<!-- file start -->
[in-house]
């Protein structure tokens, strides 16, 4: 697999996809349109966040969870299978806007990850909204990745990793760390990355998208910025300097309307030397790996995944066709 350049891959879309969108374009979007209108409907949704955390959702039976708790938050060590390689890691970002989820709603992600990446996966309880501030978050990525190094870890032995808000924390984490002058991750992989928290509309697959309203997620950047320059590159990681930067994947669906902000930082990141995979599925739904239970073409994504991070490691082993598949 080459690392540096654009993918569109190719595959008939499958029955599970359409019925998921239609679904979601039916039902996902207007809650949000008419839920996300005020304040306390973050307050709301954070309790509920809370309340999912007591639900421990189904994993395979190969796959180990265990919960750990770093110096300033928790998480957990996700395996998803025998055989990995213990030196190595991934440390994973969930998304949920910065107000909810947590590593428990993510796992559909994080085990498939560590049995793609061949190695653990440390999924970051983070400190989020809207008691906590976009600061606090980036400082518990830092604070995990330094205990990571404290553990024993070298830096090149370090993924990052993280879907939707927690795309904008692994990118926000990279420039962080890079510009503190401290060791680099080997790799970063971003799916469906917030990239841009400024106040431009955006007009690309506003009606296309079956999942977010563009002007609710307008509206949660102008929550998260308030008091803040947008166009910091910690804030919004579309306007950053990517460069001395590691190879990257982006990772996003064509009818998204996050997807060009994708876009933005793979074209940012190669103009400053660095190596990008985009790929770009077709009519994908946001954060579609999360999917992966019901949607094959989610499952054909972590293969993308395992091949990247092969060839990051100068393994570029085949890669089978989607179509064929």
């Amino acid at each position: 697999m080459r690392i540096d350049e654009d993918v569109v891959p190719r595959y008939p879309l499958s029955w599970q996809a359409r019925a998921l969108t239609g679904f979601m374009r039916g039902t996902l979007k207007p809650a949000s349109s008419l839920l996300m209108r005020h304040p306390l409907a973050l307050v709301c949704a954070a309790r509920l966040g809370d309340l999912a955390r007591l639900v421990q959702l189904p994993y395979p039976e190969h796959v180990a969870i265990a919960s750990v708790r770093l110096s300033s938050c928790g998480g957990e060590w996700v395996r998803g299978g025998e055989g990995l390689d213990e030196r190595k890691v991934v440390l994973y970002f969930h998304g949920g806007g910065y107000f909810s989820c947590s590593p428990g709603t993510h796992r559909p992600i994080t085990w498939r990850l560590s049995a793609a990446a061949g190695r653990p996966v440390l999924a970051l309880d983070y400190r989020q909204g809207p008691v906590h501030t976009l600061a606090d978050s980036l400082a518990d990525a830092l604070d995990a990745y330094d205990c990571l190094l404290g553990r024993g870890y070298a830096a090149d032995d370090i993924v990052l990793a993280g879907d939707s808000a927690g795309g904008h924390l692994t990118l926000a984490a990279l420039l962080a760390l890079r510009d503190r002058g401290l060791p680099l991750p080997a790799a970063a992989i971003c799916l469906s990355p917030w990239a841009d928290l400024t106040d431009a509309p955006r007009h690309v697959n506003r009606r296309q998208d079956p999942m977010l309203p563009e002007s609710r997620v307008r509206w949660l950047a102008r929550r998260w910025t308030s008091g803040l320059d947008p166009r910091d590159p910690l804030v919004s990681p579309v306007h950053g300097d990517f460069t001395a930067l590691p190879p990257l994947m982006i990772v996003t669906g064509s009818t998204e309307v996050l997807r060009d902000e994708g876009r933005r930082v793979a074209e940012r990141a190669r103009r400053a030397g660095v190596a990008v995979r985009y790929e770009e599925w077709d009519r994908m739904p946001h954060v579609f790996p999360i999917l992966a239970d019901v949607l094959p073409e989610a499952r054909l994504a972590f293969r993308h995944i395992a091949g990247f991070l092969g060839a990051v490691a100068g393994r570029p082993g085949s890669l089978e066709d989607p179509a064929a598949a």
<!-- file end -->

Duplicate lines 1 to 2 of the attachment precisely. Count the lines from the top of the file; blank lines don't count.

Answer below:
[in-house]
């Protein structure tokens, strides 16, 4: 697999996809349109966040969870299978806007990850909204990745990793760390990355998208910025300097309307030397790996995944066709 350049891959879309969108374009979007209108409907949704955390959702039976708790938050060590390689890691970002989820709603992600990446996966309880501030978050990525190094870890032995808000924390984490002058991750992989928290509309697959309203997620950047320059590159990681930067994947669906902000930082990141995979599925739904239970073409994504991070490691082993598949 080459690392540096654009993918569109190719595959008939499958029955599970359409019925998921239609679904979601039916039902996902207007809650949000008419839920996300005020304040306390973050307050709301954070309790509920809370309340999912007591639900421990189904994993395979190969796959180990265990919960750990770093110096300033928790998480957990996700395996998803025998055989990995213990030196190595991934440390994973969930998304949920910065107000909810947590590593428990993510796992559909994080085990498939560590049995793609061949190695653990440390999924970051983070400190989020809207008691906590976009600061606090980036400082518990830092604070995990330094205990990571404290553990024993070298830096090149370090993924990052993280879907939707927690795309904008692994990118926000990279420039962080890079510009503190401290060791680099080997790799970063971003799916469906917030990239841009400024106040431009955006007009690309506003009606296309079956999942977010563009002007609710307008509206949660102008929550998260308030008091803040947008166009910091910690804030919004579309306007950053990517460069001395590691190879990257982006990772996003064509009818998204996050997807060009994708876009933005793979074209940012190669103009400053660095190596990008985009790929770009077709009519994908946001954060579609999360999917992966019901949607094959989610499952054909972590293969993308395992091949990247092969060839990051100068393994570029085949890669089978989607179509064929």